Increasing smuggling and other related acts have been drawing more attention in the county in recent times, most especially when its prevalence rate is analyzed side by side the effects on the economic and political growth of the nation. Investigations have revealed over time that most cargoes arriving the ports in neighbouring countries of Benin Republic, Niger and others are Nigerian bound cargos. These consignments after being properly cleared in these countries with reasonable contributions to their economic growth, would eventually still find their ways into the Nigeria’s markets through illegal and unlawful avenues otherwise referred to as smuggling.
However, it has been observed that while several strategies are being devised by the Nigeria Customs Service (NCS) and other government agencies to combat the menace of smuggling, little or no arguments are raised on the root causes of smuggling in Nigeria with a view to finding lasting solutions to it. This is evident in the fact that as NCS records several seizures on daily basis, so also are smuggling activities on the increase while contrabands still continue to flood the Nigerian markets.
Speaking recently on the causal factors of smuggling in Nigeria, Deputy Comptroller General (DCG), Enforcement and Investigation, Aminu A. Dangaladima described smuggling as one of the deadliest monsters currently fighting the nation and its economy, while identifying the cause as the desire by some greedy businessmen and unpatriotic citizens to illegally maximize profits from business transactions at the detriment of government or simply put, the nation’s economy and security through evading the necessary checks; disobedience to restrictions or bans on certain goods; and not remitting the designated fares to government coffers.
The Customs boss explained that since Nigeria has a lot of unapproved or unmanned border routes, which are 2000, these set of individuals who operate as syndicates take advantage of the loopholes to smuggle goods into the country even as he observed that residents of border communities are also complicit in this act, in that, they harbor the smugglers and even shield them from arrest.
DCG Aminu explained the relentless efforts by the NCS especially under the leadership of Comptroller General Of Customs (CGC) Muhammed Ali to facilitate trade and suppress smuggling to the barest minimum in tandem with the statutory responsibilities of the Service. He noted that the recent introduction of task force has yielded remarkable results in the anti-smuggling battle.
While acknowledging that smuggling is a global phenomenon, he is of the view that the battle against it can easily be won through adequate support from the stakeholders and other members of the public especially, those residing around the border communities.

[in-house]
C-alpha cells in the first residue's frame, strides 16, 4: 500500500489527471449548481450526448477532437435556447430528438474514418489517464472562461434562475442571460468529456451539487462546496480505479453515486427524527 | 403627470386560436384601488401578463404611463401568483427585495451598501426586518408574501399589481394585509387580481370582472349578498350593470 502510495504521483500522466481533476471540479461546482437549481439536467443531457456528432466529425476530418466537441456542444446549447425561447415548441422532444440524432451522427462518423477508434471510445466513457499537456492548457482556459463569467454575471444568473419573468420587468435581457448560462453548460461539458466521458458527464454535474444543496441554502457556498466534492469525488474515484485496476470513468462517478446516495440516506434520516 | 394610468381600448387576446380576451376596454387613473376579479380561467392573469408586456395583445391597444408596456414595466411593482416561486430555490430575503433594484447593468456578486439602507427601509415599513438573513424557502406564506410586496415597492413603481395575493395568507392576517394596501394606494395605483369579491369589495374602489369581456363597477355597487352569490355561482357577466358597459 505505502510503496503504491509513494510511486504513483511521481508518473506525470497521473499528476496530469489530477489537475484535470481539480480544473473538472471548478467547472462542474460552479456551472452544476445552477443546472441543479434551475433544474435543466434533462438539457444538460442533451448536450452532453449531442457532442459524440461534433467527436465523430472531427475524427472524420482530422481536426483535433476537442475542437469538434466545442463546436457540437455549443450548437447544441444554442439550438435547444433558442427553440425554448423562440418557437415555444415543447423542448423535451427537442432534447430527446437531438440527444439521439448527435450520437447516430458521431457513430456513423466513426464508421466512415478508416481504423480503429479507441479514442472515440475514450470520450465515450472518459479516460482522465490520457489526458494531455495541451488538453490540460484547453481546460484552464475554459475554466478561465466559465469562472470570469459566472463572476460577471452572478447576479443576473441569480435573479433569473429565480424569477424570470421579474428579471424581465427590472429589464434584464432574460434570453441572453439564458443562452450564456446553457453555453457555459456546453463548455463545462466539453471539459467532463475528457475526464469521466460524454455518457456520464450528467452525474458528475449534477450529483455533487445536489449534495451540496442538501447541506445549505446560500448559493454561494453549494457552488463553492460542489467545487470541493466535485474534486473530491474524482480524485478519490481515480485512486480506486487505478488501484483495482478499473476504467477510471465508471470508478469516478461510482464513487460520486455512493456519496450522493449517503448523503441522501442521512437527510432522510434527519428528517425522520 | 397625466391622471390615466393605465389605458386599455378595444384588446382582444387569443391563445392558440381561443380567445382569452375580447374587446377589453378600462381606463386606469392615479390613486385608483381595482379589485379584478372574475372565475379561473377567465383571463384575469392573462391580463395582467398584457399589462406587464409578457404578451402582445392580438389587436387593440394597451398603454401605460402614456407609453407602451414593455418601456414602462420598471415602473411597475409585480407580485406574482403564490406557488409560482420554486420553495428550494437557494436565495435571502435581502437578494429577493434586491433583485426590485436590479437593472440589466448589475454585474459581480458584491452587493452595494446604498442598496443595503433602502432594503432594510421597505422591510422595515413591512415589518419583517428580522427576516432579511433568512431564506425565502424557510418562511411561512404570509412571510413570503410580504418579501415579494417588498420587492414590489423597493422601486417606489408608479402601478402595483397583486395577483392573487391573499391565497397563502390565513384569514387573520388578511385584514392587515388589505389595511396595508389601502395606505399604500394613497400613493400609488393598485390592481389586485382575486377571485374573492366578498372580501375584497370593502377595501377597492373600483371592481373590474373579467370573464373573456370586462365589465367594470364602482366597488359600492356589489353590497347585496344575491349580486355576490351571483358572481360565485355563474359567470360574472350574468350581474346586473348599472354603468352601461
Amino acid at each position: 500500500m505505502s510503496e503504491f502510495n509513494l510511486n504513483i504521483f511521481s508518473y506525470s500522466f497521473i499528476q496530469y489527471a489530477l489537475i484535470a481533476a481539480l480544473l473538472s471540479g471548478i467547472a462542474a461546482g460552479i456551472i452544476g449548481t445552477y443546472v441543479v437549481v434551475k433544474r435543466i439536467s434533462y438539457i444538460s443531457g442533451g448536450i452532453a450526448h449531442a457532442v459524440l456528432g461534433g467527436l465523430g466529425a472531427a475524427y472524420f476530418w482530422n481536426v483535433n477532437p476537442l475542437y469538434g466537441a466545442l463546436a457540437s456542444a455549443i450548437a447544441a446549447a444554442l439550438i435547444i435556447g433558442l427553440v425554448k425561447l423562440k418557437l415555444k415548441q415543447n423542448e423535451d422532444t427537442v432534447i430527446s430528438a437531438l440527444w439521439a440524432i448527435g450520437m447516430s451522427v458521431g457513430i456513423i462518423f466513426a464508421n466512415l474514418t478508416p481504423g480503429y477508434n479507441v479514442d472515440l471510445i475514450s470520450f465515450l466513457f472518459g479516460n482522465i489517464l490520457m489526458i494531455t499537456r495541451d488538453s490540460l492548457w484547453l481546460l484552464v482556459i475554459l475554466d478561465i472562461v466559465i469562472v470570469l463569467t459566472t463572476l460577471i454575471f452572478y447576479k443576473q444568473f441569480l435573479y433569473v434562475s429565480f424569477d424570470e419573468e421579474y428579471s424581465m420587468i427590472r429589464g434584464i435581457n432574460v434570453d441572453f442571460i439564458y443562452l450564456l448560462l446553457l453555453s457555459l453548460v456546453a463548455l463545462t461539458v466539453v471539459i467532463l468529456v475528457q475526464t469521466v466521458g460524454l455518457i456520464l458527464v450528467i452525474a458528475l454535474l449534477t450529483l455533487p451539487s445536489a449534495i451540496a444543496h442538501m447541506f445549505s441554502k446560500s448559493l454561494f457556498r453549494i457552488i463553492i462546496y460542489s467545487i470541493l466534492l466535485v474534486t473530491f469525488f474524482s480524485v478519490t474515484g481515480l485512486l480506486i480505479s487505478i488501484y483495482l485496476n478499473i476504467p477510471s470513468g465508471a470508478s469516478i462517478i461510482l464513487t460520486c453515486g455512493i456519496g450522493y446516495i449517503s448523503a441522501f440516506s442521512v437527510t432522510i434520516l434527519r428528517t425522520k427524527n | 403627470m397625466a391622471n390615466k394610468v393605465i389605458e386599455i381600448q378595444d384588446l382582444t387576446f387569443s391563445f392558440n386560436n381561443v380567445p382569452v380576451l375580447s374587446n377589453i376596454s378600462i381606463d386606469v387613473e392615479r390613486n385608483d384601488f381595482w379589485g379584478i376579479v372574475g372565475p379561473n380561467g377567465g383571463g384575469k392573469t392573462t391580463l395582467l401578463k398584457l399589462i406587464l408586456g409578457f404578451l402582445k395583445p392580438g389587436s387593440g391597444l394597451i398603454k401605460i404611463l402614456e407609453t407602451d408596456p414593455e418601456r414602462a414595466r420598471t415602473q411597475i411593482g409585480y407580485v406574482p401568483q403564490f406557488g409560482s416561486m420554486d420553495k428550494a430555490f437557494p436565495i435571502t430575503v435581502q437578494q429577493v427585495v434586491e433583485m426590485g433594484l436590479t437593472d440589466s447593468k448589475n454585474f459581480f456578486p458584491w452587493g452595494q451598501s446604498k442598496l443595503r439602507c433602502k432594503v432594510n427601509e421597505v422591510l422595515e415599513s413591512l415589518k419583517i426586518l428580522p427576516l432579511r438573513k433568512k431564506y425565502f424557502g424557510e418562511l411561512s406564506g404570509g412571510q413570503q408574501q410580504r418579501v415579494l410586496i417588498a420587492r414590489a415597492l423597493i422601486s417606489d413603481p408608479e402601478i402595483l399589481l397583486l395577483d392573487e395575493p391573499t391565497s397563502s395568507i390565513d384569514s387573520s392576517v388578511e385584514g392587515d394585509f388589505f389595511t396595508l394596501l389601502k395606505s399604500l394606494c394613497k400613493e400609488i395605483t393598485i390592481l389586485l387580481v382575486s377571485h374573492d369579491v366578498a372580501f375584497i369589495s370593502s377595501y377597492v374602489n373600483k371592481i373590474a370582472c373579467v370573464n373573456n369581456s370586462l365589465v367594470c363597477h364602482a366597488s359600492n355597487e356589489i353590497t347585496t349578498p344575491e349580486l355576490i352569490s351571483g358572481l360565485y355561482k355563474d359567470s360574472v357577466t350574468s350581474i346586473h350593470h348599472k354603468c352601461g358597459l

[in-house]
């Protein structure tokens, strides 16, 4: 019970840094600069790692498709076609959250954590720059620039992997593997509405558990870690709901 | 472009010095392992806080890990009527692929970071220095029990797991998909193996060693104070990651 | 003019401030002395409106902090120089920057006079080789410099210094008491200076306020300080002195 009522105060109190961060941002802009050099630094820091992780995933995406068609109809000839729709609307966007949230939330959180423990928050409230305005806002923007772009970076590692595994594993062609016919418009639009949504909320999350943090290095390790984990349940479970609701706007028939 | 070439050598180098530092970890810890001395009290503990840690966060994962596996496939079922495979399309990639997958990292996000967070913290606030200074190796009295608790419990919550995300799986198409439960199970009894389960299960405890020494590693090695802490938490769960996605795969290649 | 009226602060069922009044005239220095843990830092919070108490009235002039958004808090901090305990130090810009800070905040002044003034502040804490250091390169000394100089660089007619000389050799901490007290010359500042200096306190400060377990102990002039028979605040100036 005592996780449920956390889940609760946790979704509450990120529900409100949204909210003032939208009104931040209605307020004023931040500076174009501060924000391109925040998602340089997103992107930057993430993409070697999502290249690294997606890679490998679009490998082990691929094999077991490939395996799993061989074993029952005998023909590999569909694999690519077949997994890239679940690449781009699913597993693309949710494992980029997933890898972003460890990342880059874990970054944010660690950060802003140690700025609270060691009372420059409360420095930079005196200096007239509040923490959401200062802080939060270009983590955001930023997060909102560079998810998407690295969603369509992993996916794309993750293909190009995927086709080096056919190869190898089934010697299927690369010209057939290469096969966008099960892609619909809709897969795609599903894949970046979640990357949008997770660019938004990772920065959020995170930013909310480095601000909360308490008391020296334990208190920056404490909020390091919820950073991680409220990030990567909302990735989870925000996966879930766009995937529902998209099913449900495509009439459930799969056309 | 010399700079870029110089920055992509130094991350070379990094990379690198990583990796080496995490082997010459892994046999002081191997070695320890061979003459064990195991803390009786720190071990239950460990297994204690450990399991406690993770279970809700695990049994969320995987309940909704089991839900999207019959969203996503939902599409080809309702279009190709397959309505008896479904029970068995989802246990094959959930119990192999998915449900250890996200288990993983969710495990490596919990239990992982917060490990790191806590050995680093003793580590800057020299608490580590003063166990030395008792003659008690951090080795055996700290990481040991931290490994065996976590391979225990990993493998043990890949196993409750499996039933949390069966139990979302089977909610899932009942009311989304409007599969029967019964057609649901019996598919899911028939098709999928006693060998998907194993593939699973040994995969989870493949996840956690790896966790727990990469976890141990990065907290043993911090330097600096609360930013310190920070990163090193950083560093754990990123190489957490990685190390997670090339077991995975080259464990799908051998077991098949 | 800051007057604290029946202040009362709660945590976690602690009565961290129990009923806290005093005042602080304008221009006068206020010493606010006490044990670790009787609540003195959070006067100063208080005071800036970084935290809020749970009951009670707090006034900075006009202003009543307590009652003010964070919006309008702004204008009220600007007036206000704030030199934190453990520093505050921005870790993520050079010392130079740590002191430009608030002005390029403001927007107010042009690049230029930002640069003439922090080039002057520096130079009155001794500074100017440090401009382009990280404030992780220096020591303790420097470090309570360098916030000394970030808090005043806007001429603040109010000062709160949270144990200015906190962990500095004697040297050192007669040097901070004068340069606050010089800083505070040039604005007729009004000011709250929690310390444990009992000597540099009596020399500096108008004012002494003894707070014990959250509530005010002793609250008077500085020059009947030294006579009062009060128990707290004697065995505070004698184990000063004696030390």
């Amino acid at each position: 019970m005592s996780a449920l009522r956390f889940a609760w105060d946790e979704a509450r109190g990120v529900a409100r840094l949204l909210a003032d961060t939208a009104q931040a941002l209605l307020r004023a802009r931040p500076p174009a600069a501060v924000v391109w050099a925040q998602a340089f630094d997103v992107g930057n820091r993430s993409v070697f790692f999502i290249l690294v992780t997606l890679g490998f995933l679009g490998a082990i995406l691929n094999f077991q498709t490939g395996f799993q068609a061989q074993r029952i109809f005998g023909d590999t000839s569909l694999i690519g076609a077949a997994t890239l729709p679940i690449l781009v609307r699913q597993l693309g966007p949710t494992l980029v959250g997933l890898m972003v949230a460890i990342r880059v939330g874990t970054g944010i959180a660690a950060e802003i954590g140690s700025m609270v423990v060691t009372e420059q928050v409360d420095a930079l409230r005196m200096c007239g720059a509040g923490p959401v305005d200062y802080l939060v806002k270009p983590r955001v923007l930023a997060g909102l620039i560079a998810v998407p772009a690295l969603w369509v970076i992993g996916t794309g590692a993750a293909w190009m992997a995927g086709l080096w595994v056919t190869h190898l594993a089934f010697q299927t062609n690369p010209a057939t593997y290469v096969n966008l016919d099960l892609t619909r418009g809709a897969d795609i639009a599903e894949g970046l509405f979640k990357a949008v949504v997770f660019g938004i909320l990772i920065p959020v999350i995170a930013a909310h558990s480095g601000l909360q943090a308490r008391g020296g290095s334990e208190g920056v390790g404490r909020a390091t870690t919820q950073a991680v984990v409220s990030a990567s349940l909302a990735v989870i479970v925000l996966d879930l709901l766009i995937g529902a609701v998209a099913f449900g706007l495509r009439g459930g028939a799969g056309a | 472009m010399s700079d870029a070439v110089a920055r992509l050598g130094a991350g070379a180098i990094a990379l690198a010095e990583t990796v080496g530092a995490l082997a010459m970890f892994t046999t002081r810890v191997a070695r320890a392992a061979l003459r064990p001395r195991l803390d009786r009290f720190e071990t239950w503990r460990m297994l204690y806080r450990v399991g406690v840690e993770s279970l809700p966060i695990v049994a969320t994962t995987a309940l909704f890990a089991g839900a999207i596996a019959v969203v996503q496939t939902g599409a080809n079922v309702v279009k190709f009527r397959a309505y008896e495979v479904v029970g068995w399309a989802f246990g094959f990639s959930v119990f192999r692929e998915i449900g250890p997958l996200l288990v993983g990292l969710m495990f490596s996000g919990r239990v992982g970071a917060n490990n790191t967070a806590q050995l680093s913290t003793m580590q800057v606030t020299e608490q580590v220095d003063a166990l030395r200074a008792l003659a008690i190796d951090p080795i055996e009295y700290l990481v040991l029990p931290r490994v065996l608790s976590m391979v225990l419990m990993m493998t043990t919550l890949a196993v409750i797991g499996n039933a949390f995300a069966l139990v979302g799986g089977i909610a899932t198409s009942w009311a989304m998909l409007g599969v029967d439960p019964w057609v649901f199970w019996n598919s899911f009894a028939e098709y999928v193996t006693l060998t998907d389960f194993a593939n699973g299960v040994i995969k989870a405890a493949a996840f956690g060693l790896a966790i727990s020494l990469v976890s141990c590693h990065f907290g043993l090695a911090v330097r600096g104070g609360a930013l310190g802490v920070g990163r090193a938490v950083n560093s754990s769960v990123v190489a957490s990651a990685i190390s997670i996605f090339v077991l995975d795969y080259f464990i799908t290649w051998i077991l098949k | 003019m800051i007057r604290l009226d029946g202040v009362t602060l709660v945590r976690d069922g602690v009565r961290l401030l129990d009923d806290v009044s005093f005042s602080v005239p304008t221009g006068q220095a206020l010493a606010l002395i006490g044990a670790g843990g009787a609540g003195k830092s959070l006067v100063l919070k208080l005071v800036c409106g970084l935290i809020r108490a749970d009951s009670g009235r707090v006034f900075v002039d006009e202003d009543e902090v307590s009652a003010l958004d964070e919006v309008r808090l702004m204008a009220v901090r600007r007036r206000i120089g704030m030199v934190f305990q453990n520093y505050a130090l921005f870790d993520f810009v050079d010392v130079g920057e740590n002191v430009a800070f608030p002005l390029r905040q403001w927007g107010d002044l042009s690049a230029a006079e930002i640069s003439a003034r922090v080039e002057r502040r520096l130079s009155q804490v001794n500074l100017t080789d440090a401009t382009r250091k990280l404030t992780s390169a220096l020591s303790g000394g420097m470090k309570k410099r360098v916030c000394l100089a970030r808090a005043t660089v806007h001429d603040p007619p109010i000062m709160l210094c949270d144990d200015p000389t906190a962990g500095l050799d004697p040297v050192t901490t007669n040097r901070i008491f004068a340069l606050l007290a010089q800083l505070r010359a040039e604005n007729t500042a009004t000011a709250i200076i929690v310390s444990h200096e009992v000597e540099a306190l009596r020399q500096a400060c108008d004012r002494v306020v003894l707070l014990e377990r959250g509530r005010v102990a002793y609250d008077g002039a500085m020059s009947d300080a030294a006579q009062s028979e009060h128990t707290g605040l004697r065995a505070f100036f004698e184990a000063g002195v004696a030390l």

The Customs boss advised that Nigerian leaders should start living by example via patronizing Nigerian products like rice and textiles since the essence of restricting the importation of some goods is to develop local industries. This, he argued would encourage other citizens to emulate.
In his opinion, the Head, Banking and Finance department of Nasarawa State University, Prof Uche Unwaleke argued that smuggling is incessant in Nigeria among other developing countries because of huge tariffs imposed by the Federal Government on goods importation. This, he said has encouraged most importers to utilize the Ports in the neighbouring countries who operate on relatively low tariffs. This explains the indiscriminate smuggling of these goods into the country.
Prof. Uche believes that since the underlying rationale behind every business is profit making, once the nation’s policies aren’t friendly in this regard, people would continue to tow the path of smuggling because of the profits they are likely going to make. He said these accruals have made it worth risking for the smugglers even as he advocated that there should be a review in government policies where low tariffs for goods importation would be introduced.
He said, “the highest tariff on goods importation in the whole West Africa sub-region is paid in Nigeria. This has often forced people to use the ports in the neighbouring countries where these charges are extremely low and then they in turn smuggle the goods into Nigeria.”
The university Don posited that rather than the introduction of those high tariffs, government could encourage local production and patronage via public enlightenment of citizens on the importance and benefits of patronizing locally made goods.
He also suggested that Customs should embark on regular sensitization of people living around the borders, synergize and engage them on ways to suppress smuggling having educated them on the dangers of smuggling even as he urged the government and concerned enforcement agencies to implore the use of modern technological equipment in curbing the act as it is obtainable in advanced nations.
The Managing Director, Dangote Cement, Engr. Joseph Makoju differed in his opinion on the causative agents of smuggling as advanced by Prof. Makoju as he argued that no nation in the world has ever developed through resting its economic policies on importation.
According to him, part of the strategies adopted by developing nations to build their economies is placing restrictions on some goods importation and imposing high tariffs. This he said would help build local industries, create employment opportunities, enhance market control and strengthen the nation’s economy.
What the government has done in terms of restrictions placed on some goods such as rice and relatively high tariffs is in the interest of the nation Engr. Joseph posited. Speaking further, he said it is one of the best strategies to discourage importation and panacea to building a formidable and sustainable atmosphere for economic growth and development of the nation.